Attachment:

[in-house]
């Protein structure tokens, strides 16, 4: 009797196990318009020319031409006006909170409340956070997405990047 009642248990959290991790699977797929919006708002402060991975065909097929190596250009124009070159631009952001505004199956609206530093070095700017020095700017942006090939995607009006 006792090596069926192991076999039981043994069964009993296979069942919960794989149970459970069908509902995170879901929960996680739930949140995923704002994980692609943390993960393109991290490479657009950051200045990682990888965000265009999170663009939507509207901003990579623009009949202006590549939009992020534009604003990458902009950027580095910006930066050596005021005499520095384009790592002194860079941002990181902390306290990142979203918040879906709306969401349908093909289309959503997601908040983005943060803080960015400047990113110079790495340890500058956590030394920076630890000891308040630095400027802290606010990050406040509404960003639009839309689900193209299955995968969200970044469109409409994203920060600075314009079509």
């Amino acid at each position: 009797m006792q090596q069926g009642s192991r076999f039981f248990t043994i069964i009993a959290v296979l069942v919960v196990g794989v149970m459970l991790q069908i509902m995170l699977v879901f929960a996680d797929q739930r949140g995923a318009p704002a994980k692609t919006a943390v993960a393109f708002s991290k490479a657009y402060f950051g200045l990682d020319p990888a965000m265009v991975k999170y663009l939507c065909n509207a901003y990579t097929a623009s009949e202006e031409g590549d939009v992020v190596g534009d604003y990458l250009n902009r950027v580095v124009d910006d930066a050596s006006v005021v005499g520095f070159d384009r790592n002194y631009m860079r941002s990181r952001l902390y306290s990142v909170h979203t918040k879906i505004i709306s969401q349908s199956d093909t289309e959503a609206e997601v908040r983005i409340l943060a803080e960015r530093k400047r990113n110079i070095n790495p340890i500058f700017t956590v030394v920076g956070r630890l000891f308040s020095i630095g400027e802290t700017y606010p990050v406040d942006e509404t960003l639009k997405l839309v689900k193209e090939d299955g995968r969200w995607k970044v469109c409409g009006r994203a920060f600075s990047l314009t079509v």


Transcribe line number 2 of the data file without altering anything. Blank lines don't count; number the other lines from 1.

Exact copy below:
């Protein structure tokens, strides 16, 4: 009797196990318009020319031409006006909170409340956070997405990047 009642248990959290991790699977797929919006708002402060991975065909097929190596250009124009070159631009952001505004199956609206530093070095700017020095700017942006090939995607009006 006792090596069926192991076999039981043994069964009993296979069942919960794989149970459970069908509902995170879901929960996680739930949140995923704002994980692609943390993960393109991290490479657009950051200045990682990888965000265009999170663009939507509207901003990579623009009949202006590549939009992020534009604003990458902009950027580095910006930066050596005021005499520095384009790592002194860079941002990181902390306290990142979203918040879906709306969401349908093909289309959503997601908040983005943060803080960015400047990113110079790495340890500058956590030394920076630890000891308040630095400027802290606010990050406040509404960003639009839309689900193209299955995968969200970044469109409409994203920060600075314009079509």